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The Holy Family

The Virgin with Child and Saint Anne

Masaccio (1401-1428) and Masolino (1387-1447). Galleria degli Uffizi – Florence. 1425.

Many paintings took up as a subject the very young Jesus, still a baby, together with his family. Jesus is often shown together with Mary and Joseph in their home in Nazareth. The Virgin may be feeding the child, or Jesus may be in the house of his grandmother Anne. Scenes of domestic life around the baby Jesus were popular in the Flemish sixteenth century for instance. This was the case especially for scenes of the Virgin Mary feeding the child, while giving him milk or food. Other paintings show Mary, Jesus and John the Baptist. Sometimes also John’s mother Elisabeth enters the pictures. This was a favourite theme of the Renaissance. Finally, also pictures of the three generations together with Anne, Mary and Jesus were well in demand.

One such painting of the three generations is a monument of art history. It is a work at which two giants of the very beginning of the Italian Renaissance worked together: Masolino and Masaccio. The painting is called the ‘Sant’Anna Metterza’. The panel presents Saint Anne, Mary and Jesus. ‘Metterza’ was a word of Medieval Latin meaning ‘the same ‘ for ‘met’ and ‘the third’ for ‘tertius’ I13 . Originally the painting stood in the church of Sant’Ambrogio in Florence, a church in which also the Immaculate Conception was venerated. Masaccio and Masolino were Florentines. Masaccio probably painted Mary and Jesus, while Saint Anne is attributed to Masolino, as well as most of the angels I6 . The ‘Sant’Anna Metterza’ dates from 1425. This was two years earlier than the date at which Masaccio made the fresco of the Holy Trinity in the church of Santa Maria Novella in Florence, which is often considered as being the first Renaissance image of history. This Holy Trinity, famous also for its use of one-point perspective, was probably the last fresco Masaccio made in Florence before his early death. The ‘Sant’Anna Metterza’ would then be the first tempera painting of the Renaissance, tempera being the old technique of panel painting in which pigments were mixed with egg-yolk as dilution.

The new style that Masaccio imagined shows in Jesus. He is painted nude, as a well muscled human, well in flesh, not idealised as in earlier Gothic era pictures, and with the blonde curls of a prince of antiquity. Mary holds Jesus in her lap and she still looks solemnly, somewhat dreamy, conscious of her maternity. The pyramid form made by the Virgin’s blue maphorion robe is sculptural, splendid in its solidity and monumentality. This is how solid and protective motherhood should be. Yet, the solidity does not diminish the noble grace of the Virgin, but more underscores it. The elegant headdress and shawl, gently laid around her head and shoulders indicate the grace of Mary. The general composition of the panel was decided by Masolino, one can only wonder whether it was Masaccio’s idea to thus picture the Virgin or Masolino’s.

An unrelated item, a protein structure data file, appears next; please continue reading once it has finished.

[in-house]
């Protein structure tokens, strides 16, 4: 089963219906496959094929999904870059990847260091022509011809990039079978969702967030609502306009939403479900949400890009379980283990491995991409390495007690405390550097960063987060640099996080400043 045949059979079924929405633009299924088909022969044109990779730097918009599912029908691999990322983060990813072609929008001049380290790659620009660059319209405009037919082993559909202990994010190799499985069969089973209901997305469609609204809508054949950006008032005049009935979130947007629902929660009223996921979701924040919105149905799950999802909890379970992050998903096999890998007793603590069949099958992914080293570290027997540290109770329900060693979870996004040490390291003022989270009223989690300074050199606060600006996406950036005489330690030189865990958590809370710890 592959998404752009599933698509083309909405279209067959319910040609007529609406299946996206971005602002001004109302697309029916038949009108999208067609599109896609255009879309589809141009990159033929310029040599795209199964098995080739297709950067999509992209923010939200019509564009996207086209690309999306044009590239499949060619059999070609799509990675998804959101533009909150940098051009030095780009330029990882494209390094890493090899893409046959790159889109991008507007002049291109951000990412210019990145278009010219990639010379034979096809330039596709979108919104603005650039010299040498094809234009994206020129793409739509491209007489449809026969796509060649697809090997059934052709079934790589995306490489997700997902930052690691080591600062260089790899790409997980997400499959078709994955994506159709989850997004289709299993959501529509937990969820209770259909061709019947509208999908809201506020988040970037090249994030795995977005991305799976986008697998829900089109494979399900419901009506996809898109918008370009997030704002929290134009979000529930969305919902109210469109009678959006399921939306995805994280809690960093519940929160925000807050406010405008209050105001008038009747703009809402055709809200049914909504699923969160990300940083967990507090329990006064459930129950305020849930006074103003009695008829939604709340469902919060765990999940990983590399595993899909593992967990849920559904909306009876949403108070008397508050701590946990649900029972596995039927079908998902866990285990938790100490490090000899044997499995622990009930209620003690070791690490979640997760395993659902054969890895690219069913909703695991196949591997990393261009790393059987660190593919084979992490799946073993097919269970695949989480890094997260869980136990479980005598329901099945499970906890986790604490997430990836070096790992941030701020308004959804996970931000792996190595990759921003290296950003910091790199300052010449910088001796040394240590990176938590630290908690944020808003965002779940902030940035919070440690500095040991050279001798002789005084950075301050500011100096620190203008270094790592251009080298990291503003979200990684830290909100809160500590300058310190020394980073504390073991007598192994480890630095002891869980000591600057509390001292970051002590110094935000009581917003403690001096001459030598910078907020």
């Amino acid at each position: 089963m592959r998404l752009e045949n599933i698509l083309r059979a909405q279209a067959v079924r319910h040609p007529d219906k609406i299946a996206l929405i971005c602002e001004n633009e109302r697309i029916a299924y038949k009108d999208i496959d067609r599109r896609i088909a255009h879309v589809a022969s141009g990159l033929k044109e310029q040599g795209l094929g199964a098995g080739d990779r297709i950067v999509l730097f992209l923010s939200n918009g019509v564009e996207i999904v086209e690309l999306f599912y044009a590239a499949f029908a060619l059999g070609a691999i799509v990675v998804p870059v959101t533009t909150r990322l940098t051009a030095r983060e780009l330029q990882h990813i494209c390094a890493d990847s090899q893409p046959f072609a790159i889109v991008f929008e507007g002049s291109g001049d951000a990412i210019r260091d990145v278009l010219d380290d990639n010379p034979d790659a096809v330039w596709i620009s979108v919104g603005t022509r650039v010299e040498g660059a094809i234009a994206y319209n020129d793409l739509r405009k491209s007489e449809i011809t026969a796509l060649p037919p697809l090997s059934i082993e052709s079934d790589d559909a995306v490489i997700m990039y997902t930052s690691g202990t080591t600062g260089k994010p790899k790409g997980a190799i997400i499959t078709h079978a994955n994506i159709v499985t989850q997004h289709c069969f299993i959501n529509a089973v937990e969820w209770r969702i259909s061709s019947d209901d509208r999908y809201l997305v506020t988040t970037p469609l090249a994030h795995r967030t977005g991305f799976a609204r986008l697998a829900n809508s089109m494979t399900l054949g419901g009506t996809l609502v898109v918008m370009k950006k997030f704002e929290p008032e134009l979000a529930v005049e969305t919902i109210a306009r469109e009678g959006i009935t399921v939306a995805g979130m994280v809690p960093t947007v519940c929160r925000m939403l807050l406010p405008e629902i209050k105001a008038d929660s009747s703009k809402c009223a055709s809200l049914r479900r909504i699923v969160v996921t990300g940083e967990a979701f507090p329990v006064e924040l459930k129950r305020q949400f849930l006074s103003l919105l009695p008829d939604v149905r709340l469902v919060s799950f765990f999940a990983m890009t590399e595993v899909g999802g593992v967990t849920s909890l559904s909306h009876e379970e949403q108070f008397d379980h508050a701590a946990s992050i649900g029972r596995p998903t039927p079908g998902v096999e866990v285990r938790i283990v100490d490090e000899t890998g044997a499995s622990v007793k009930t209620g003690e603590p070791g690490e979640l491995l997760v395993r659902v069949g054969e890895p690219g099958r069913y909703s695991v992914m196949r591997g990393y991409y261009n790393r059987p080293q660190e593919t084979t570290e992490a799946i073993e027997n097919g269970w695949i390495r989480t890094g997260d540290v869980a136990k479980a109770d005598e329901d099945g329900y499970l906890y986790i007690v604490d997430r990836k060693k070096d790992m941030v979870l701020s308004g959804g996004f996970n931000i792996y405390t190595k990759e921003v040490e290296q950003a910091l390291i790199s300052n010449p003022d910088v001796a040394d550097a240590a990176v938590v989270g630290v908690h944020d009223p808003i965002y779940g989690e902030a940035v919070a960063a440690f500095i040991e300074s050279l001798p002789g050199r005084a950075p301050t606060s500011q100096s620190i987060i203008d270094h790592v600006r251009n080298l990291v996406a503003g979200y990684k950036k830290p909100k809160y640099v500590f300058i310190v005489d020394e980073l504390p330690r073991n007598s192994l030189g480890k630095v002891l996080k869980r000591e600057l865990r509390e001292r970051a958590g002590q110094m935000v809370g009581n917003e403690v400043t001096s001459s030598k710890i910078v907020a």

Behind Mary all is painted in subdued colours, in red, brown, and yellow tones. Saint Anne wears a cloak in these tones. Saint Anne is usually figured in a red robe with a green cloak; the red represented then love and the green represented spring. Spring meant new life and birth. But Masolino inverted these colours to better suit the general hues of the background, thus recognising the force of Masaccio’s representation of the Virgin and Child. Mary is seated very statically, while Anne is more energetic. Anne has an elder, more severe face and her gestures are also protective. She has one hand on Mary’s shoulder; she keeps one hand over Jesus’s head. Life sprang from Anne, out of her womb came Mary. Out of Mary’s womb then followed Jesus. This close intimacy is the whole meaning of the painting; it is protection within protection, womb within womb. And Anne looks as if she had planned it all. She is the most imposing figure here, even though she remains in the background. Masolino, the elder painter of the two, supported Masaccio.

The strong image of Saint Anne was supported by the early generations of painters. Saint Anne was even sometimes depicted in the role of the Madonna. She is then seated not unlike in pictures of the Virgin Mary on a throne holding a child in her lap. This child would be Mary instead of Jesus. One of these rare, very early paintings made by a Tuscan artist can be found in the Museo Nazionale di San Matteo of Pisa.